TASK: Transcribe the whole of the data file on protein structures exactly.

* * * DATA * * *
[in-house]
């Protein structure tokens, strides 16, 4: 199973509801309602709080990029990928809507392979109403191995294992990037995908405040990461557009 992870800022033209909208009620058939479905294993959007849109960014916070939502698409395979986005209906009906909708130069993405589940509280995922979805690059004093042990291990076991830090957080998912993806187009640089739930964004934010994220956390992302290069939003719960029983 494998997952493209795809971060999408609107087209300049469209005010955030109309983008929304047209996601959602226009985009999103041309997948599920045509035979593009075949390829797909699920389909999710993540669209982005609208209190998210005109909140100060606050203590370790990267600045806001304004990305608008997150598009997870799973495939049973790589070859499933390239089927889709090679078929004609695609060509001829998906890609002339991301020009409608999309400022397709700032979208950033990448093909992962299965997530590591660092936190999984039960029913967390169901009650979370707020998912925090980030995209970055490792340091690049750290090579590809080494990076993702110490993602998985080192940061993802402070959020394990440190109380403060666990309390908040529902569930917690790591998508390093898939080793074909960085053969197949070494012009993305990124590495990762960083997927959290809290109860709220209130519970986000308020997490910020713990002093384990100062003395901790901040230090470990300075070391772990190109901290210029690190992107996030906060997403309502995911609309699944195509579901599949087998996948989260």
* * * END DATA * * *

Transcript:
[in-house]
């Protein structure tokens, strides 16, 4: 199973509801309602709080990029990928809507392979109403191995294992990037995908405040990461557009 992870800022033209909208009620058939479905294993959007849109960014916070939502698409395979986005209906009906909708130069993405589940509280995922979805690059004093042990291990076991830090957080998912993806187009640089739930964004934010994220956390992302290069939003719960029983 494998997952493209795809971060999408609107087209300049469209005010955030109309983008929304047209996601959602226009985009999103041309997948599920045509035979593009075949390829797909699920389909999710993540669209982005609208209190998210005109909140100060606050203590370790990267600045806001304004990305608008997150598009997870799973495939049973790589070859499933390239089927889709090679078929004609695609060509001829998906890609002339991301020009409608999309400022397709700032979208950033990448093909992962299965997530590591660092936190999984039960029913967390169901009650979370707020998912925090980030995209970055490792340091690049750290090579590809080494990076993702110490993602998985080192940061993802402070959020394990440190109380403060666990309390908040529902569930917690790591998508390093898939080793074909960085053969197949070494012009993305990124590495990762960083997927959290809290109860709220209130519970986000308020997490910020713990002093384990100062003395901790901040230090470990300075070391772990190109901290210029690190992107996030906060997403309502995911609309699944195509579901599949087998996948989260």